Thursday, June 25, 2009

The Life of Mercy

"So speak and so act as those who are to be judged under the law of liberty. For judgment is without mercy to one who has shown no mercy. Mercy triumphs over judgment."
-James 2.12-13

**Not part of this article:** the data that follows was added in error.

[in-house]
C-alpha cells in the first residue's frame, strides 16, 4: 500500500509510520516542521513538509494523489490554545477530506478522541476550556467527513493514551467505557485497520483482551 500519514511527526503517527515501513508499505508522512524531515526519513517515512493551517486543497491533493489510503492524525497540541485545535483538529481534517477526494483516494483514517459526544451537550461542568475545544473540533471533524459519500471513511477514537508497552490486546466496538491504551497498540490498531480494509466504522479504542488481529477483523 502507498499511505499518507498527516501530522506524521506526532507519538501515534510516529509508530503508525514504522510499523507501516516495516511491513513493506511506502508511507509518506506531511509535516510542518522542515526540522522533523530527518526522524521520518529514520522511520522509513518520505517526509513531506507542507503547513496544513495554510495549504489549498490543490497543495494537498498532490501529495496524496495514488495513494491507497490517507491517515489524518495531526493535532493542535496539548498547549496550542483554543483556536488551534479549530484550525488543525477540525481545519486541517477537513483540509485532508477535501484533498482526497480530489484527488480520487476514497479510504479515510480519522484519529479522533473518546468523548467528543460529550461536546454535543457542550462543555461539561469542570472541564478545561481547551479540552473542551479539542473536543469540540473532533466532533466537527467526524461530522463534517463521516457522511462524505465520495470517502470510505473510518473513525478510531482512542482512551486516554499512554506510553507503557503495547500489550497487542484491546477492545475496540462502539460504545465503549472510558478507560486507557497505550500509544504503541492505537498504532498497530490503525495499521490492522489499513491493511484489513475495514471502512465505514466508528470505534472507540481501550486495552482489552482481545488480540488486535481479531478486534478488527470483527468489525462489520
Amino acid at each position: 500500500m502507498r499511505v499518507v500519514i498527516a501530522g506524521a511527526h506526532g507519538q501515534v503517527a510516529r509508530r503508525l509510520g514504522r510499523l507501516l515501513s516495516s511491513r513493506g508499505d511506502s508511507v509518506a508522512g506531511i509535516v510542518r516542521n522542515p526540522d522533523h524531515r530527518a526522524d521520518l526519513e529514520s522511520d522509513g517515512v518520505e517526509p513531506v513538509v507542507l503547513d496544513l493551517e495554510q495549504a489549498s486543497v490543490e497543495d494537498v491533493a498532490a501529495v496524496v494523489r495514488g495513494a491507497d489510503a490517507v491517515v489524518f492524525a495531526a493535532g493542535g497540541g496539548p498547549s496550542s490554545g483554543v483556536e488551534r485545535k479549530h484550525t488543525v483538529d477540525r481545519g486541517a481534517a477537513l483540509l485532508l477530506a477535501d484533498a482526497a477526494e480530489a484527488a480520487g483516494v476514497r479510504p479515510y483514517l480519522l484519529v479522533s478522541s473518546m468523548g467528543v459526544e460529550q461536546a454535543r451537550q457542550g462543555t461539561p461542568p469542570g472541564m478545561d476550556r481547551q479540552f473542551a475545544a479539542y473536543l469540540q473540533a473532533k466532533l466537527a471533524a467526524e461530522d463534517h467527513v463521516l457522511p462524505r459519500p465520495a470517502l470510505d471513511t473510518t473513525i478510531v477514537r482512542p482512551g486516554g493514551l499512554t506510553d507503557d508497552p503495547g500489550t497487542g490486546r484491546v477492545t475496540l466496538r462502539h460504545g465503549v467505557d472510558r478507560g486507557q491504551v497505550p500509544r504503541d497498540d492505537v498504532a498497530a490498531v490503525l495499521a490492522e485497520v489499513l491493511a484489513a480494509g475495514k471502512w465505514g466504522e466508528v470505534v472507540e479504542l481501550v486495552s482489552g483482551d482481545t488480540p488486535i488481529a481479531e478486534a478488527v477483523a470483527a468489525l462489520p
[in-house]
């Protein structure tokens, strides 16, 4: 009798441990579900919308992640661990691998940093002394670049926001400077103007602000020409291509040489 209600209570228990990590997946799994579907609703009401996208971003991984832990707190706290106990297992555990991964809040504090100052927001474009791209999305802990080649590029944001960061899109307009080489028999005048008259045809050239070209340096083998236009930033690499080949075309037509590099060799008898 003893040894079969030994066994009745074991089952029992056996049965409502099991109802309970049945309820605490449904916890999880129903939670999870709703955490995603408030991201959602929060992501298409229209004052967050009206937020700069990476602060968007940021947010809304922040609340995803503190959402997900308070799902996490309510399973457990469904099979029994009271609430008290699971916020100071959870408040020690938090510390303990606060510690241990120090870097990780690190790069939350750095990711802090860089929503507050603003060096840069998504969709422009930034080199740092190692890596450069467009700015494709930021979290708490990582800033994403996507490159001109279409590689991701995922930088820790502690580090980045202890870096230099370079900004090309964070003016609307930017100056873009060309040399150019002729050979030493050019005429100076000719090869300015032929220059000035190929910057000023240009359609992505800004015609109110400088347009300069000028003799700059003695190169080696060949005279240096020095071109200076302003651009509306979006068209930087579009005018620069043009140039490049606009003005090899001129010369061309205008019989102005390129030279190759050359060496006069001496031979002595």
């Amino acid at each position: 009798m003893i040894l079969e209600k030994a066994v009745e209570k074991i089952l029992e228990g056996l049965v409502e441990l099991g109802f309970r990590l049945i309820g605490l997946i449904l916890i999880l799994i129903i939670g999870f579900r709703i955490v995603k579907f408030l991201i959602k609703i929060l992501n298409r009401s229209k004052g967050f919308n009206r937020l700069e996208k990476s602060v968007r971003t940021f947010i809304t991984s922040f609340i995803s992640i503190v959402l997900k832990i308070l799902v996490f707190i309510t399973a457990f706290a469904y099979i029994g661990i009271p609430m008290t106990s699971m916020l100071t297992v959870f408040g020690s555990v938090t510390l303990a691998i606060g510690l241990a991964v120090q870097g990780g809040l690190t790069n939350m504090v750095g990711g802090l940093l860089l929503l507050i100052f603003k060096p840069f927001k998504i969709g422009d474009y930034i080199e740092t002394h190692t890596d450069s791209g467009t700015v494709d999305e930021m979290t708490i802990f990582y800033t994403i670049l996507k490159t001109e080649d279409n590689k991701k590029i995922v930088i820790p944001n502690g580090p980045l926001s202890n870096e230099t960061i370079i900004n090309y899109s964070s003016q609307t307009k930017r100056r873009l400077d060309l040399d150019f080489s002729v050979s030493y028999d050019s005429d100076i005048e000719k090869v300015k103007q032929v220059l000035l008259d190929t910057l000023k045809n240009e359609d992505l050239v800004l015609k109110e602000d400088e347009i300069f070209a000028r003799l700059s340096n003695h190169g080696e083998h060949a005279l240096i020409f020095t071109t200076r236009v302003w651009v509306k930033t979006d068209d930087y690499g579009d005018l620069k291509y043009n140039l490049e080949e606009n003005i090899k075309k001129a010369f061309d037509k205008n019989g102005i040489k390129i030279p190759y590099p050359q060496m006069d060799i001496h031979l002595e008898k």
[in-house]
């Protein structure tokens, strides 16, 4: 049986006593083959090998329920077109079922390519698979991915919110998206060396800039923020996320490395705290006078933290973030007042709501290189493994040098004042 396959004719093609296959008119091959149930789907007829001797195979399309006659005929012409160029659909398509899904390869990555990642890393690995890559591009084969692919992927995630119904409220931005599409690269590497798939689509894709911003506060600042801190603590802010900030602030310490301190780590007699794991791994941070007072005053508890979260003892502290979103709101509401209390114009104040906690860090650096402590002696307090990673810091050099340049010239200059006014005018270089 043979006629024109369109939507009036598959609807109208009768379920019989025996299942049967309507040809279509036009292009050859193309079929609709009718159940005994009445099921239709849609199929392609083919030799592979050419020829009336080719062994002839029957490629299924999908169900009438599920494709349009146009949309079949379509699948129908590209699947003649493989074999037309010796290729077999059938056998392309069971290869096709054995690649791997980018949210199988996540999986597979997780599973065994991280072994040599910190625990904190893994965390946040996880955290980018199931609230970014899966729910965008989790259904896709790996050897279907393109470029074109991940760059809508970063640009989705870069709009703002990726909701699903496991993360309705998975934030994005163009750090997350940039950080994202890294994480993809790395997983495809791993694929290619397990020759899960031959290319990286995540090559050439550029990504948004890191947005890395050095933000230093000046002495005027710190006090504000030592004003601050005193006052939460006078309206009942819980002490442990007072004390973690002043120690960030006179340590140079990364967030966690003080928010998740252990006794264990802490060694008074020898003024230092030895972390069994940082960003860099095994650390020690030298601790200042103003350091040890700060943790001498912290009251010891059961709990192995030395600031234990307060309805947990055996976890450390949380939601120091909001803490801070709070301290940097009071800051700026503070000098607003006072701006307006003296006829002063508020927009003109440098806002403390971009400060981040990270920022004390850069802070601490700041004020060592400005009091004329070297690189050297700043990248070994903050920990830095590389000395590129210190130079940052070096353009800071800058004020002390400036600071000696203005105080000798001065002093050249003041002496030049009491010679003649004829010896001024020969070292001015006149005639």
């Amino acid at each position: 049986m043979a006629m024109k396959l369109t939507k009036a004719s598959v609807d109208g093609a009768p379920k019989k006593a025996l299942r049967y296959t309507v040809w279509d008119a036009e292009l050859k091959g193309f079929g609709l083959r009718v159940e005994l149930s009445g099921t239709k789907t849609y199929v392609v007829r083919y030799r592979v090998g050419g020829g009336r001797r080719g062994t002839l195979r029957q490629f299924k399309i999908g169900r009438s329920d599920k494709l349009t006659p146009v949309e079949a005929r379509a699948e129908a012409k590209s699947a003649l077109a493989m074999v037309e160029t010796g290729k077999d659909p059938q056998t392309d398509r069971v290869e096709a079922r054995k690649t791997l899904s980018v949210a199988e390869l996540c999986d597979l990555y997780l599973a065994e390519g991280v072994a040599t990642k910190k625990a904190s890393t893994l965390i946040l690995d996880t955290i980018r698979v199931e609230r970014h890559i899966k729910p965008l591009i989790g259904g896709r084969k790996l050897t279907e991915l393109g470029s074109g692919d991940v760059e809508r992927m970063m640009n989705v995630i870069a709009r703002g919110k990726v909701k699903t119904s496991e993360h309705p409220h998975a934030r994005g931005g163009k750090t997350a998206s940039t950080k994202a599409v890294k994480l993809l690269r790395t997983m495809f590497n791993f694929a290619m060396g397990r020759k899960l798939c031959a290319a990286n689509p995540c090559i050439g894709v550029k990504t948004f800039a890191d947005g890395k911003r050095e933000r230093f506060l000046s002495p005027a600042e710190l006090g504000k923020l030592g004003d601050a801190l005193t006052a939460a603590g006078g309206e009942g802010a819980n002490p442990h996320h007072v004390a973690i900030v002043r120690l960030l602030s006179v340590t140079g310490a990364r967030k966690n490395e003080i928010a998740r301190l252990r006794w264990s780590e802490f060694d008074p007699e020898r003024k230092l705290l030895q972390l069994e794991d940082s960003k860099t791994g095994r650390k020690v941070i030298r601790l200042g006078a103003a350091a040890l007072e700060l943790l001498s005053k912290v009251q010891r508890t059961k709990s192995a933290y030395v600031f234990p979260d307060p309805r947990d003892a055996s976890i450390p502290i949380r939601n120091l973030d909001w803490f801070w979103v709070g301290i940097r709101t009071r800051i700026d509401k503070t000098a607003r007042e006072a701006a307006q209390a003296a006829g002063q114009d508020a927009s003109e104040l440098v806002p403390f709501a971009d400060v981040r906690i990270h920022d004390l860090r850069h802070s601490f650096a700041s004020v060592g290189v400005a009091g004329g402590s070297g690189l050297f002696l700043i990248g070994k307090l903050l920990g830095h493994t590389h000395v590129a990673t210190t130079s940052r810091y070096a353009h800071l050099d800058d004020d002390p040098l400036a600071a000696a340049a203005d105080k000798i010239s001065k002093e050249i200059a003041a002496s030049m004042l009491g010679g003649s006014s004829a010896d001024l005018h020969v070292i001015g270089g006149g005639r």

When looking at the life of Christ I find that His was a life full of mercy toward others. He, as God Himself, had the authority to judge all men and will indeed be the ultimate Judge at the end of the age. Yet we find that Jesus lived on this earth in order to save the world, with no compulsion to condemn it (John 3.17). It is interesting to realize that He came in all mercy, pouring out compassion on those who were absolutely undeserving of it. It was not those who were esteemed in the eyes of the world, but those who were looked down upon that flocked to Jesus. This was because sinful man is quick to judge others from a lofty tower of self-righteousness. Christ showed favor and by this He reached down into the depths of souls and awakened in them the desire to love. For all men feel the effects of their own desire to be loved by another; the desire is never fulfilled but is always realized a farce. Stronger even than the desire to be loved is the desire to love another. Does not God Himself show this to be true? God has no need to be loved by man, for He is fully sufficient in His very self. Yet He created man in His own image, that He might love man and give man the ability to love God and his fellow men. In that the Son of Man so changed the lives of those around Him, His children have also been called to do the same.